Canossa, Reggio Emilia

I’ve been unforgivably quiet, whilst stuffing myself with pescadito frito, bouillabaisse and spaghetti vongole. We have been on a road trip from Spain, through France to Italy, to pick up furniture for our Barcelona apartment and visit Sebastian’s new goddaughter. Such things are possible when living in Europe! Try not to hate me.

One of the trip’s highlights was lunch in Reggio Emilia at Canossa, a bastion of traditional regional cuisine. “When I don’t feel like cooking, I come here,” Bat’s friend Sonia said of the forty year old restaurant that she’s frequented since childhood. Sitting in the spacious back room, we drank a bottle of local Lambrusco, rich and velvety. This Caprari Cuvée Bollino Rosso was a far cry from the fizzy grape juice that un-sophisticates guzzle in pubs. The Lambrusco grape varietal can be traced back to the Etruscans, who populated the area two thousand years ago.

At Canossa you are not offered a menu. A gentleman just explains which pasta the chef has prepared fresh that day. Our “waiter” was an older man in a black sweater vest, who in fact may be one of the owners of the restaurant. Some snooping online revealed a video of him in the kitchen at Canossa, wearing an apron and hat stirring an enormous vat of broth. The owners apparently work both front and back of house in this Reggio Emilia institution, which only furthers the sensation of being at a family gathering that permeates the rooms and terrace.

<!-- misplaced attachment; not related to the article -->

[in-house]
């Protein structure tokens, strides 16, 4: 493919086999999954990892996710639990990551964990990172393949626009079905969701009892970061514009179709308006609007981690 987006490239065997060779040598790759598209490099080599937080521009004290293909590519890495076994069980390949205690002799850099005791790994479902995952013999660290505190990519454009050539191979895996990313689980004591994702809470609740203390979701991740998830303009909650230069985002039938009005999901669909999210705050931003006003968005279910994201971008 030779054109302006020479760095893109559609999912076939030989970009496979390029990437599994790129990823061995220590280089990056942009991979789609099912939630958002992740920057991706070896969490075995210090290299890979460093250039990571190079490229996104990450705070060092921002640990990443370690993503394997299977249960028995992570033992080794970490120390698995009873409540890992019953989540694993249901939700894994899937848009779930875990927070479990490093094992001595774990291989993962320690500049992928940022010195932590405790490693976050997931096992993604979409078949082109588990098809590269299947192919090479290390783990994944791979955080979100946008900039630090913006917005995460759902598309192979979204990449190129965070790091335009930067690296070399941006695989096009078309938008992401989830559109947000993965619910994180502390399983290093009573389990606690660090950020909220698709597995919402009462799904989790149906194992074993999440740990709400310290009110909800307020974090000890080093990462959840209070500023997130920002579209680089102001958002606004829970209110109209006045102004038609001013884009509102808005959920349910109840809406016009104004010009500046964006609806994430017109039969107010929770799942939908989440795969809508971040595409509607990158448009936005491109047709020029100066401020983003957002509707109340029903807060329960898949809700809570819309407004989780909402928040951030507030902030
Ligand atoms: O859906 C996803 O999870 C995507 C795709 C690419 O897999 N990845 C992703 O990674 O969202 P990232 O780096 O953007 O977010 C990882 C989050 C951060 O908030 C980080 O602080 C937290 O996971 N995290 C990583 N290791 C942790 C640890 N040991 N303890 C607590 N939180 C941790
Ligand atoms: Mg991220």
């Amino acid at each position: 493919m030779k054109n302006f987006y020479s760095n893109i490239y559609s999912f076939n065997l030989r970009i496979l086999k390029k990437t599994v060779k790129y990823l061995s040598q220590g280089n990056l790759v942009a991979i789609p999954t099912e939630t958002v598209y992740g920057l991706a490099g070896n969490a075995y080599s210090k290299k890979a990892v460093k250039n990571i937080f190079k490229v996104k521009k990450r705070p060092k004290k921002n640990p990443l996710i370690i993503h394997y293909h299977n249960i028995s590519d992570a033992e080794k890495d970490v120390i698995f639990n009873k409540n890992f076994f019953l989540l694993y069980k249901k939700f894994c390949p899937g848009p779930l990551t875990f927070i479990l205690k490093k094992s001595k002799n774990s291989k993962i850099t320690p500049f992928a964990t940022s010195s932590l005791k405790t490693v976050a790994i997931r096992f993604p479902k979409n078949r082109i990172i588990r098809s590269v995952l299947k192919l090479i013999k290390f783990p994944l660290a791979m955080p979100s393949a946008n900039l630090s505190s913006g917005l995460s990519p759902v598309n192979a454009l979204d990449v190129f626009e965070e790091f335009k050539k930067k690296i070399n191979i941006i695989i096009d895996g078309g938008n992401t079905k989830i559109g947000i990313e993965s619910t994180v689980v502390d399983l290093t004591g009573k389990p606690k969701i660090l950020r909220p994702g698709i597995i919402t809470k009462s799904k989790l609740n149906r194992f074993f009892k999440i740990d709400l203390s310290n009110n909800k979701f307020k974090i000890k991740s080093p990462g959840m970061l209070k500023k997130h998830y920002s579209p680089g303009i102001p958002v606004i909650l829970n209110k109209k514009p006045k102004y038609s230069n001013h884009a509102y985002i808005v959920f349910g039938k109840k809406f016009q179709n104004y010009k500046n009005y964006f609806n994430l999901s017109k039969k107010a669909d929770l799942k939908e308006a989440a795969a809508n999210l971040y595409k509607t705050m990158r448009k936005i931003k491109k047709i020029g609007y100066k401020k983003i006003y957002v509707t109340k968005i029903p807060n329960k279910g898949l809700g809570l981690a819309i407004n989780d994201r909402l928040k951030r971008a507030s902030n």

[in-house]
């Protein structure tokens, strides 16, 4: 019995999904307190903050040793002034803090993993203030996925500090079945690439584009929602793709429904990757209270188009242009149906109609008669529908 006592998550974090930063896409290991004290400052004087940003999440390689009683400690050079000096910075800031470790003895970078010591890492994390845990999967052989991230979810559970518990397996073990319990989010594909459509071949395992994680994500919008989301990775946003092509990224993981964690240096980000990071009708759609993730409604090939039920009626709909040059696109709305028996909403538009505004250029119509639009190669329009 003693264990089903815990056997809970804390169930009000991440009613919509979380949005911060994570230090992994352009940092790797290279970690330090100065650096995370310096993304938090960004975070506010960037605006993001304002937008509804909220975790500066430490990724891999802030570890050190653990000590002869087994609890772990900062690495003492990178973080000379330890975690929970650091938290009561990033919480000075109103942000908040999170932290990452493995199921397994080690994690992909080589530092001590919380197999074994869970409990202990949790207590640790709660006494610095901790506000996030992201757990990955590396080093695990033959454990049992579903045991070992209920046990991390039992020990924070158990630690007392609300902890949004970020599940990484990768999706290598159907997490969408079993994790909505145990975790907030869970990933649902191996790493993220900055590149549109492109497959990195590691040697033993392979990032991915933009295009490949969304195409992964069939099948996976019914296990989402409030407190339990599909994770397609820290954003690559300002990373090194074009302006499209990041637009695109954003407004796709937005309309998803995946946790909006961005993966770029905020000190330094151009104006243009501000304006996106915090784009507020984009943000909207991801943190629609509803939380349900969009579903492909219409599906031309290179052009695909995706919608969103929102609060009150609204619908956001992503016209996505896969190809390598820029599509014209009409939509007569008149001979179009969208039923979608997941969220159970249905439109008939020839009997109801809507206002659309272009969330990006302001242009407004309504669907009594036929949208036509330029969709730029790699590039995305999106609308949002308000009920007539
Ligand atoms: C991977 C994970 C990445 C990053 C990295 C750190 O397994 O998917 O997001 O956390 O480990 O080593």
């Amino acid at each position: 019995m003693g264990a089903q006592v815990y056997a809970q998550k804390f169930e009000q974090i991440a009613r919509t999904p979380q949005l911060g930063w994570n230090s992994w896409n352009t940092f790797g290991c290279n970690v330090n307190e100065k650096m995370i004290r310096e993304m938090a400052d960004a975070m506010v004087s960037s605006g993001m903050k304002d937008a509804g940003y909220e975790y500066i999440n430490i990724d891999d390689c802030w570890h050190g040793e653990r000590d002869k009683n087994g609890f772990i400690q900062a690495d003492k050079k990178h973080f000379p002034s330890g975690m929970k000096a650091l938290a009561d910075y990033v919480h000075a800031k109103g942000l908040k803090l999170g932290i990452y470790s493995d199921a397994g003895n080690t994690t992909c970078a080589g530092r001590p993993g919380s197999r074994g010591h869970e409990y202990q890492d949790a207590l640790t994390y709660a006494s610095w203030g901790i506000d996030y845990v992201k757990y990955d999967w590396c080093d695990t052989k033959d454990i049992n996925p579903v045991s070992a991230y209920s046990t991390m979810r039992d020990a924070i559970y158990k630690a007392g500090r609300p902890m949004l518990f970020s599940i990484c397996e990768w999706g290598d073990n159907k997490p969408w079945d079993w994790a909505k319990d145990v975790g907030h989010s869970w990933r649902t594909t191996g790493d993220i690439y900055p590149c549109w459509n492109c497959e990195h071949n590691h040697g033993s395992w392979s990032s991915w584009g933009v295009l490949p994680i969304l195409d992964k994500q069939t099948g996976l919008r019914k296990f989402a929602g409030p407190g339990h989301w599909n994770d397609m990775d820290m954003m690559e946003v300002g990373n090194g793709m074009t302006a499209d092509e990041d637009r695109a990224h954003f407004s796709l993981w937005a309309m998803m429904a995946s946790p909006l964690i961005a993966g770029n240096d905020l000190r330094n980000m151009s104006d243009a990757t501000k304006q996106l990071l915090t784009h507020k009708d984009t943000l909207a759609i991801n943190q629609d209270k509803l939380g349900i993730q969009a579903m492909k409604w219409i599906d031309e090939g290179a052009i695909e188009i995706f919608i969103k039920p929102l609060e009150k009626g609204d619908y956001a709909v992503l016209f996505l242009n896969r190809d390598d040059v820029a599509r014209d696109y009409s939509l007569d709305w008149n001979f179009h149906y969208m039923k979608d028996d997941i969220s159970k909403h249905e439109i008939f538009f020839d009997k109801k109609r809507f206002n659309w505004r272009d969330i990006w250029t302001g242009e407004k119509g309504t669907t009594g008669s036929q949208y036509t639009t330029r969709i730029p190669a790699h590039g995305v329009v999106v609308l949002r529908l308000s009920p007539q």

On most days (and thankfully on the day of my visit) their legendary Tortelli di Zucca is available. The handmade ravioli-like pasta pillows originated in the 1500s when pumpkin began to be imported from the Americas, and are particular to the areas bordering the river Po, which runs mostly through the Emilia region. Two sixteenth century families—the Rossettis and the Gonzagas—claim to have come up with the recipe, which functions as a far more affordable alternative to the more rarefied meat-stuffed agnolini. These days recipes for tortelli di zucca vary in terms of pillow shape, folding technique, components and hence taste, and since the recipes are handed down by family matriarchs, next door neighbors are likely to have different formulas.* The recipe at Canossa boasted the traditional presence of amaretto biscotti, nutmeg, and lemon zest. I opted to also try some tortelli di spanici (spinach), the slight bitterness of which beautifully balanced the sweetness of the pumpkin.

After the pasta, the man in the sweater vest wheeled over a cart of meats. Roasted veal, pork and faraona (guinea hen), offered in a pool of their cooking juices; boiled ham, cotechino (rustic medallions of pig’s trotter sausage), and other carnivorous delights were doled out from the steaming trays and served with creamy mashed potato. Three bowls of traditional sauces—Italian salsa verde, a spiced pomodoro (tomato) and pickled vegetables—were placed on the table so that we could help ourselves. Most intriguing was the Mostarda di Cremona, a condiment made of mustard seed-infused syrup, candied cherries and yellow plums. It looked saccharine but tasted surprisingly sharp and peppery, and elevated the simple boiled meats with its taste, texture and, of course, its fetching appearance.